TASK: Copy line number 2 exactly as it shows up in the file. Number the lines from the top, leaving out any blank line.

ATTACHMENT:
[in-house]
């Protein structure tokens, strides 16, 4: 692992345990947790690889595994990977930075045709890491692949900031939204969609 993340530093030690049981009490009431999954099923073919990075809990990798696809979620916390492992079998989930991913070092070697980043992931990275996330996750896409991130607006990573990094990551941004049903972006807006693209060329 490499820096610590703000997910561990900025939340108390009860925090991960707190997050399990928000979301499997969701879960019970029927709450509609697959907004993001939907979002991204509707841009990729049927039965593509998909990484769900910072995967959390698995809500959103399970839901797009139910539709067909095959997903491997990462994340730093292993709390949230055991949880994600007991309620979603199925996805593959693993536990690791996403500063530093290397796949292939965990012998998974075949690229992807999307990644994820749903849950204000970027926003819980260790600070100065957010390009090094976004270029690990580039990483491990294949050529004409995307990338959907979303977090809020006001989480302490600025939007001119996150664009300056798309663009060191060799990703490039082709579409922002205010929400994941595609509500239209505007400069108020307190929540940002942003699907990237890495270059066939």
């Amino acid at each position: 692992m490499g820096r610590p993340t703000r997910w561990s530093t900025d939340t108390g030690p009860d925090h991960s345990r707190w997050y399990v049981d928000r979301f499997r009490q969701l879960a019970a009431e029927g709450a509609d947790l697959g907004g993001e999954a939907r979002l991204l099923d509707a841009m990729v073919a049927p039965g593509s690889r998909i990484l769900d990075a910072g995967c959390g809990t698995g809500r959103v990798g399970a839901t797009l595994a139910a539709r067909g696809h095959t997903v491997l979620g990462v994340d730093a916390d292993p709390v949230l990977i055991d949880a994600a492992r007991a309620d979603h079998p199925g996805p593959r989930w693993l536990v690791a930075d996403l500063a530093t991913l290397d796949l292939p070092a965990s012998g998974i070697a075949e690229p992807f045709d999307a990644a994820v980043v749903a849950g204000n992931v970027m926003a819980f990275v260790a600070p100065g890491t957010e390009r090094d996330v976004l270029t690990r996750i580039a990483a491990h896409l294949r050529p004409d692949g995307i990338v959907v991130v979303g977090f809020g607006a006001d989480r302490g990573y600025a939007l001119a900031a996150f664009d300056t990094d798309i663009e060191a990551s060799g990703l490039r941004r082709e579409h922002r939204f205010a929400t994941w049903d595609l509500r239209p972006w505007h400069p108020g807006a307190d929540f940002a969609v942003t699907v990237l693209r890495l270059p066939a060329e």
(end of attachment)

């Protein structure tokens, strides 16, 4: 692992345990947790690889595994990977930075045709890491692949900031939204969609 993340530093030690049981009490009431999954099923073919990075809990990798696809979620916390492992079998989930991913070092070697980043992931990275996330996750896409991130607006990573990094990551941004049903972006807006693209060329 490499820096610590703000997910561990900025939340108390009860925090991960707190997050399990928000979301499997969701879960019970029927709450509609697959907004993001939907979002991204509707841009990729049927039965593509998909990484769900910072995967959390698995809500959103399970839901797009139910539709067909095959997903491997990462994340730093292993709390949230055991949880994600007991309620979603199925996805593959693993536990690791996403500063530093290397796949292939965990012998998974075949690229992807999307990644994820749903849950204000970027926003819980260790600070100065957010390009090094976004270029690990580039990483491990294949050529004409995307990338959907979303977090809020006001989480302490600025939007001119996150664009300056798309663009060191060799990703490039082709579409922002205010929400994941595609509500239209505007400069108020307190929540940002942003699907990237890495270059066939």